but yeah, a lot of people get degrees they don't need and can't use. surprise, surprise. look at all of the people who get Ph. D's in English then can't find jobs. just because someone's interested in business doesn't mean that they automatically make smart business decisions.

  • mr1234's picture

    Bingo.

    I thought about getting an MBA:
    http://www.wallstreetoasis.com/forums/i-got-a-730-...

    Yes, the MBA is pretty much a useless credential. You need a JD to practice law and an MD to practice medicine, but you don't need an MBA to practice business. Does it it give you any knowledge that would make you better investment banker or consultant? No, obviously not.

    In my opinion, certain MBA programs only benefit a certain type of professional. And nothing beats skill and experience in this job market.

    I am DYING to hear what people have to say about this, but I have a feeling most will be mum because what this guy is saying is so true despite what most people on this forum believe. In fact, this thread should be put on the front page blog. Are you hearing me, Mr. Moderator?

    ---
    man made the money, money never made the man

  • shorttheworld's picture

    it does benefit people. wall street finance especially more so than anything. which is what this forum is for.

  • In reply to shorttheworld
    mr1234's picture

    shorttheworld wrote:
    it does benefit people. wall street finance especially more so than anything. which is what this forum is for.

    How does it benefit people? I know that is a basic question, but I am trying to kick-start a conversation.

    And I am expecting a basic answer that I have already heard. So lets hear it.

    ---
    man made the money, money never made the man

  • In reply to shorttheworld
    mr1234's picture

    shorttheworld wrote:
    it does benefit people. wall street finance especially more so than anything. which is what this forum is for.

    How does it benefit people? I know that is a basic question, but I am trying to kick-start a conversation.

    And I am expecting a basic answer that I have already heard. So lets hear it.

    ---
    man made the money, money never made the man

  • TNA's picture

    Yeah, MBA is the ticket for admission to many top jobs. I think there is value if you come from a non business background, but it is pretty commonly accepted that your not going to really learn anything.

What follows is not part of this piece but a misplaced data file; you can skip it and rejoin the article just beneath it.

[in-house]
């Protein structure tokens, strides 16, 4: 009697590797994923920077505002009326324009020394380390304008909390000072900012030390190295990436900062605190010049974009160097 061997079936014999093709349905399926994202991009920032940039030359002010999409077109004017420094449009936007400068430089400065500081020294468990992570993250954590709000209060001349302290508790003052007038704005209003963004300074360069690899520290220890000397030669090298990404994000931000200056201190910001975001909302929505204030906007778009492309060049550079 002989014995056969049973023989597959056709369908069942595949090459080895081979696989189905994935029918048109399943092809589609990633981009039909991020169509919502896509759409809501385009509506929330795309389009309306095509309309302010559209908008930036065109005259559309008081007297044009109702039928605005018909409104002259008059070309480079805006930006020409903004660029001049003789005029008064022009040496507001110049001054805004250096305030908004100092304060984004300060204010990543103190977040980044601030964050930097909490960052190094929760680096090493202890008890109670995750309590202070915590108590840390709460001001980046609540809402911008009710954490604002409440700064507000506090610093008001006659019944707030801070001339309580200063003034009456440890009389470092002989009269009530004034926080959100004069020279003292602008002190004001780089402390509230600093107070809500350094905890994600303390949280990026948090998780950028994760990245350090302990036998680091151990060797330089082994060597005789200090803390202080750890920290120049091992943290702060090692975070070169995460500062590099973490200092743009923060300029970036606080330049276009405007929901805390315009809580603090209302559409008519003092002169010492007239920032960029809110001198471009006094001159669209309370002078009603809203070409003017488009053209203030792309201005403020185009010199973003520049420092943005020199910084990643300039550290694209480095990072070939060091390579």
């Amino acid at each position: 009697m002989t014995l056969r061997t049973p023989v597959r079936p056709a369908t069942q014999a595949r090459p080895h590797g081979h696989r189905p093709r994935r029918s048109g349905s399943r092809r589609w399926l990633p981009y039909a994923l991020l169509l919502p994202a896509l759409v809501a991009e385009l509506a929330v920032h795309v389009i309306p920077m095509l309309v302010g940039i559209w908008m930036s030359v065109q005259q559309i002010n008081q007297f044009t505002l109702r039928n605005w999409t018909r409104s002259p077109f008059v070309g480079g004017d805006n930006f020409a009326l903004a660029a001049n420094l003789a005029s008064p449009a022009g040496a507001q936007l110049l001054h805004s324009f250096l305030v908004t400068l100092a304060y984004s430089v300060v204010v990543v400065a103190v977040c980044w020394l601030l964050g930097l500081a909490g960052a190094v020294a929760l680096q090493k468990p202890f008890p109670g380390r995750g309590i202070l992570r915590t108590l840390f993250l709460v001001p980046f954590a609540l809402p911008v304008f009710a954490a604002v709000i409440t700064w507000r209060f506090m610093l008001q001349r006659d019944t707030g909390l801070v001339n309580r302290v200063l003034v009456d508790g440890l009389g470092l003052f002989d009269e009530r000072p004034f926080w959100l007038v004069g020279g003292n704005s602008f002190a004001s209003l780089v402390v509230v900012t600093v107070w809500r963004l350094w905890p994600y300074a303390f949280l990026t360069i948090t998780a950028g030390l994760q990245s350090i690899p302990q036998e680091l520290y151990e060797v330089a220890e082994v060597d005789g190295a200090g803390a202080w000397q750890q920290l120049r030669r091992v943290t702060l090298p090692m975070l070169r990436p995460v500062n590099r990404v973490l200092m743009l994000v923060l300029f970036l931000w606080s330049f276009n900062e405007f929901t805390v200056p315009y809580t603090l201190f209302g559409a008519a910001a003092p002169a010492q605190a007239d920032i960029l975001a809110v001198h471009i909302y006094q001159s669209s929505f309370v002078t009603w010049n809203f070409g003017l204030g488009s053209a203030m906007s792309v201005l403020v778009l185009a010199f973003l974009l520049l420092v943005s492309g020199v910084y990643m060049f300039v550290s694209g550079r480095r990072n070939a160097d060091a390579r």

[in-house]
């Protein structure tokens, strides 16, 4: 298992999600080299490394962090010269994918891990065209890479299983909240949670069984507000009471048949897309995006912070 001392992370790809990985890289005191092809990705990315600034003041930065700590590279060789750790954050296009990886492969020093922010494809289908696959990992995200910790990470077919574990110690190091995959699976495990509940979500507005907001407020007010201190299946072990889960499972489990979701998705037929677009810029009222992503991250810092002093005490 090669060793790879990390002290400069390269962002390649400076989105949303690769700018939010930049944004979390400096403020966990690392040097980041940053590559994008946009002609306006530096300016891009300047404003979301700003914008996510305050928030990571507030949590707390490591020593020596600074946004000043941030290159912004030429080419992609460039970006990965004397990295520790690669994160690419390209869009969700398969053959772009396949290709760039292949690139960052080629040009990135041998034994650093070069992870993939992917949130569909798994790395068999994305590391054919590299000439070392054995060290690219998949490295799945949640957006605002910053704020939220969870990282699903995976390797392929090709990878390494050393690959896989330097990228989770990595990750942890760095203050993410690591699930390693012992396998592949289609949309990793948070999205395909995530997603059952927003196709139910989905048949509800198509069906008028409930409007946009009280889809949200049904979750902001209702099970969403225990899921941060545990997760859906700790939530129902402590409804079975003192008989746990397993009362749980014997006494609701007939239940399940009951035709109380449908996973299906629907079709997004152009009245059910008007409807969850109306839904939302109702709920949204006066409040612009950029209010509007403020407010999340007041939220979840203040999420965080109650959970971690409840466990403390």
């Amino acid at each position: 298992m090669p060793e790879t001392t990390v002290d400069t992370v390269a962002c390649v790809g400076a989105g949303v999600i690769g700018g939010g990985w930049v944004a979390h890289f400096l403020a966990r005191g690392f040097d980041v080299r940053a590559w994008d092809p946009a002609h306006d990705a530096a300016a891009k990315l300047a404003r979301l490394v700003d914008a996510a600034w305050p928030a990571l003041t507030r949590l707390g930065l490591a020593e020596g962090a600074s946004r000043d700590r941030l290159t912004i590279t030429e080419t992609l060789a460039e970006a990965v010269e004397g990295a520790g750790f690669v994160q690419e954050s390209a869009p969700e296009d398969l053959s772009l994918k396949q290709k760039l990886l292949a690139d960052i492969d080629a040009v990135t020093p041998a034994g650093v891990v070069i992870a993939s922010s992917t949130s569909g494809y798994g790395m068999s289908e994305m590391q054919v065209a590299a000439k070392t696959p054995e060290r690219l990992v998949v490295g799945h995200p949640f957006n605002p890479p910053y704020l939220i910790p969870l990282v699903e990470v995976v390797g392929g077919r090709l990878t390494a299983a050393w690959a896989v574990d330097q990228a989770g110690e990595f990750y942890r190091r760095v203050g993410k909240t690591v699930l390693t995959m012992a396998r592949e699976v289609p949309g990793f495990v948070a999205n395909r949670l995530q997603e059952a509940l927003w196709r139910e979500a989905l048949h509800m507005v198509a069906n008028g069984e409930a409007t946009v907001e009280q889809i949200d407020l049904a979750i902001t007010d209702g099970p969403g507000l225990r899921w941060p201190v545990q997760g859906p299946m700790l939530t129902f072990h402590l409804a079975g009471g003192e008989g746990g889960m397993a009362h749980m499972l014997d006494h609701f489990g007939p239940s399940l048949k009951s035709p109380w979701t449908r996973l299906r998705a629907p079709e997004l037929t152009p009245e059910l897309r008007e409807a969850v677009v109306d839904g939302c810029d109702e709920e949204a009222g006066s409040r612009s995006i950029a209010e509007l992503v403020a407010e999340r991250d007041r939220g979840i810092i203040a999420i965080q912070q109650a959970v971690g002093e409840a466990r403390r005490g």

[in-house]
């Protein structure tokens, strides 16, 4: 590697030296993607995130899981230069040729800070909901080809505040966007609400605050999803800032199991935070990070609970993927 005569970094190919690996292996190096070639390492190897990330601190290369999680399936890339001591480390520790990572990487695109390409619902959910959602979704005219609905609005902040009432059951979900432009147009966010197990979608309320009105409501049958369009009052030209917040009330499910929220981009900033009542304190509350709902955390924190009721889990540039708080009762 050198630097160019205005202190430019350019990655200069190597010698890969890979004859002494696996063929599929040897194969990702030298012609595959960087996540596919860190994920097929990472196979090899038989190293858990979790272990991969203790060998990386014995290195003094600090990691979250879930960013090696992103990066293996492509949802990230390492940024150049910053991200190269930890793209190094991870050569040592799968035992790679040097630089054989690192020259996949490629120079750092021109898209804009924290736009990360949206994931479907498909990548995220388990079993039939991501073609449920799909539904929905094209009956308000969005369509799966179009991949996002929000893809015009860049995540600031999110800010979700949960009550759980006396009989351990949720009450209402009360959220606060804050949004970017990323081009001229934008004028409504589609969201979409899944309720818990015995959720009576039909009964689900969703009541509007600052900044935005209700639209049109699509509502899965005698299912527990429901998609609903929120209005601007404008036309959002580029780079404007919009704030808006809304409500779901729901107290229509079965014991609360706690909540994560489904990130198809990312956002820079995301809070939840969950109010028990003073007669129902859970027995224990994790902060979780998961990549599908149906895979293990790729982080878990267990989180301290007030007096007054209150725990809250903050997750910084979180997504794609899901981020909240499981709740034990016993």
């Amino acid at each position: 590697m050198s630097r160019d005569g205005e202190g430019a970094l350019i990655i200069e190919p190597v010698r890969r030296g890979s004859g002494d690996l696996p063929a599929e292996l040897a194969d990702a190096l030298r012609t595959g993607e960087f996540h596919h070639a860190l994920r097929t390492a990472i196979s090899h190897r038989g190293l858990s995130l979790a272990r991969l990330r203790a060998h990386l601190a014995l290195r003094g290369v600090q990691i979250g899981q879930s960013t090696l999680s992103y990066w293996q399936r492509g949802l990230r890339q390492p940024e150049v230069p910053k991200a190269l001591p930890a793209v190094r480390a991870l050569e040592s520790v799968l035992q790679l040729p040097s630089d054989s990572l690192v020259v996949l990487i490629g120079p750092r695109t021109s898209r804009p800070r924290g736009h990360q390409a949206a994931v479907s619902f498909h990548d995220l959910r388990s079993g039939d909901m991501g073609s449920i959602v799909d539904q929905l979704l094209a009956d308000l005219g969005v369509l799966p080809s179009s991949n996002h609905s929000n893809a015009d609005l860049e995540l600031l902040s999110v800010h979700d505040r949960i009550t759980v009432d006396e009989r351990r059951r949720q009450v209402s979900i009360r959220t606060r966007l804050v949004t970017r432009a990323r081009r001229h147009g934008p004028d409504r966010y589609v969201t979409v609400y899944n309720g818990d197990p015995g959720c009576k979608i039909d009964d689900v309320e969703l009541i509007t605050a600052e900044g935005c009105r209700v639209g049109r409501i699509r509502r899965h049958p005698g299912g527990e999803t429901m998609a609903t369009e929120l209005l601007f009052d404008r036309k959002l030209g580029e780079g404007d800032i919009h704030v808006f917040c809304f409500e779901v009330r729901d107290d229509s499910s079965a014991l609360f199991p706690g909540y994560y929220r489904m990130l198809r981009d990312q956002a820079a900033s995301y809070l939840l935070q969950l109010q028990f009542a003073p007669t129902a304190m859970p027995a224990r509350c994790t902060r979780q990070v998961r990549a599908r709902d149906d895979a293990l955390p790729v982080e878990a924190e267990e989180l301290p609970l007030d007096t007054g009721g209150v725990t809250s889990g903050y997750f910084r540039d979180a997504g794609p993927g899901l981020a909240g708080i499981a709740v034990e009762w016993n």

People will keep getting MBAs as long as people recognize them as something special.

  • ibhopeful532's picture

    ^ Midterms so don't have much time but off the top of my head:

    Philosophy 101 utilizes more or less the exact same material for schools ranging from Princeton to PodunkU. Does that mean that the substance that students ultimately take away is the same? No.

    I always questioned the worth of an Ivy-league degree. After, all, aren't most of the classes the same? You don't need (and you rarely get) a *star*-professor teaching you undergraduate courses. They're the fundamentals, and they are taught the same everywhere.

    The *value* of a "good" school is your peers - and I don't mean only in the sense that you're making a lot of friends who may one day be rich and powerful people (although yes, that is definitely within the realm of possibility). The human mind is enriched most when it is challenged by powerful and motivating experiences and modes of thinking. A Harvard MBA will teach you finance as you can learn in a book - true. But at Harvard / Wharton / Stanford / other elite schools, you will LEARN FROM YOUR PEERS.

    Granted, this does not necessarily translate into direct monetary gains (although I'm sure having a Harvard MBA will not hurt over a lifetime). Are you paying a lot of money? Sure. But would you not agree that *enlightenment*, challenging yourself to think in new ways through meeting some of the most capable people in the world, is extremely valuable in its own right?

    This article's point is right - people who get into HBS are tremendously successful in their own right upon gaining admissions. However, I would argue that these people still gain to benefit tremendously from the overall learning experience as described above, which can only be found in an academic environment.

  • TNA's picture

    For non finance people it is a great exposure to overall business. Your classmates also add a lot to the equation. The network you build, the second chance at a career, etc are all tangible benefits.

    I think you could get all these things for free, but that would require a lot of outside the box thinking.MBAs off a prepackaged experience.

  • ibhopeful532's picture

    oh geeez that's bad grammar... guess thats what consistent all nighters do to you.

  • rjroberts1's picture